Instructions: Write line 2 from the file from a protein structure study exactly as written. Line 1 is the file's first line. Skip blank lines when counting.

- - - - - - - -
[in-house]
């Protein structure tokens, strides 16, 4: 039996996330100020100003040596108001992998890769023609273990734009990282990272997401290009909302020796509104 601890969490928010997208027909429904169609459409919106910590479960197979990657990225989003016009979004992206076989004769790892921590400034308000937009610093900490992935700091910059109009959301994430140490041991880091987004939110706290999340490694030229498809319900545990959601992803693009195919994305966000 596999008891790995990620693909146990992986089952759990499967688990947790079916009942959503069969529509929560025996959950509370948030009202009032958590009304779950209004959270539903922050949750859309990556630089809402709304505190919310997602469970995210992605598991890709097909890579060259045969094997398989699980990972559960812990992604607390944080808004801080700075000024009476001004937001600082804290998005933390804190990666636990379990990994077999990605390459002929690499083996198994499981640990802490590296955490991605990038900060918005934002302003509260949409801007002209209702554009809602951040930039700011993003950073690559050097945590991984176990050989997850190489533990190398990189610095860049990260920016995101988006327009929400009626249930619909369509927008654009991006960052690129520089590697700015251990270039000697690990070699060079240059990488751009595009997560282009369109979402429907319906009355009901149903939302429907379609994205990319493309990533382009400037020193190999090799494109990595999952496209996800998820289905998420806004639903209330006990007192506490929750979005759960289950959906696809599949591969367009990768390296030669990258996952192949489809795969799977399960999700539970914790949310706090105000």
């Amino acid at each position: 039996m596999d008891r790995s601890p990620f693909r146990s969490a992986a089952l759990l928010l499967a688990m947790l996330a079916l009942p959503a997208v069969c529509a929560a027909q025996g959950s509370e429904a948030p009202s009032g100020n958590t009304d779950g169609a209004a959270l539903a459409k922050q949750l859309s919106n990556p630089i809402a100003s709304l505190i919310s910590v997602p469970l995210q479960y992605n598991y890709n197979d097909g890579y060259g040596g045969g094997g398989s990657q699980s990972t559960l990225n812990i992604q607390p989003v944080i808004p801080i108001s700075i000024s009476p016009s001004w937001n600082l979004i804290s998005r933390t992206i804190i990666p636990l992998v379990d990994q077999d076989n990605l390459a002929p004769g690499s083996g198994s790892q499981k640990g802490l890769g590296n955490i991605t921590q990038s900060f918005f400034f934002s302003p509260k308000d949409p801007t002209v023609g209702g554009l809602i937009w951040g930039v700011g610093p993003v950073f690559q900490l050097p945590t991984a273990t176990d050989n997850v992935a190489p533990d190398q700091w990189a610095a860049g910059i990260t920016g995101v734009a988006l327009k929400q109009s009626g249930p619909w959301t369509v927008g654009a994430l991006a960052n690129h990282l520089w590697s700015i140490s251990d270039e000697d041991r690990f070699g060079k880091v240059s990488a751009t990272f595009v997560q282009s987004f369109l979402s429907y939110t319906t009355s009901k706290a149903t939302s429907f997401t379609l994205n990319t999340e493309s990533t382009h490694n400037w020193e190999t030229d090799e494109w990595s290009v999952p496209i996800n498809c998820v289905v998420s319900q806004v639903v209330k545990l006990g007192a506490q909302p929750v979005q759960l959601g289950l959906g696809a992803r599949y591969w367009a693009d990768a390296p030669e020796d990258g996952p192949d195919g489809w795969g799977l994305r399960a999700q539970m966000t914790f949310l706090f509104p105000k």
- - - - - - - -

């Protein structure tokens, strides 16, 4: 039996996330100020100003040596108001992998890769023609273990734009990282990272997401290009909302020796509104 601890969490928010997208027909429904169609459409919106910590479960197979990657990225989003016009979004992206076989004769790892921590400034308000937009610093900490992935700091910059109009959301994430140490041991880091987004939110706290999340490694030229498809319900545990959601992803693009195919994305966000 596999008891790995990620693909146990992986089952759990499967688990947790079916009942959503069969529509929560025996959950509370948030009202009032958590009304779950209004959270539903922050949750859309990556630089809402709304505190919310997602469970995210992605598991890709097909890579060259045969094997398989699980990972559960812990992604607390944080808004801080700075000024009476001004937001600082804290998005933390804190990666636990379990990994077999990605390459002929690499083996198994499981640990802490590296955490991605990038900060918005934002302003509260949409801007002209209702554009809602951040930039700011993003950073690559050097945590991984176990050989997850190489533990190398990189610095860049990260920016995101988006327009929400009626249930619909369509927008654009991006960052690129520089590697700015251990270039000697690990070699060079240059990488751009595009997560282009369109979402429907319906009355009901149903939302429907379609994205990319493309990533382009400037020193190999090799494109990595999952496209996800998820289905998420806004639903209330006990007192506490929750979005759960289950959906696809599949591969367009990768390296030669990258996952192949489809795969799977399960999700539970914790949310706090105000």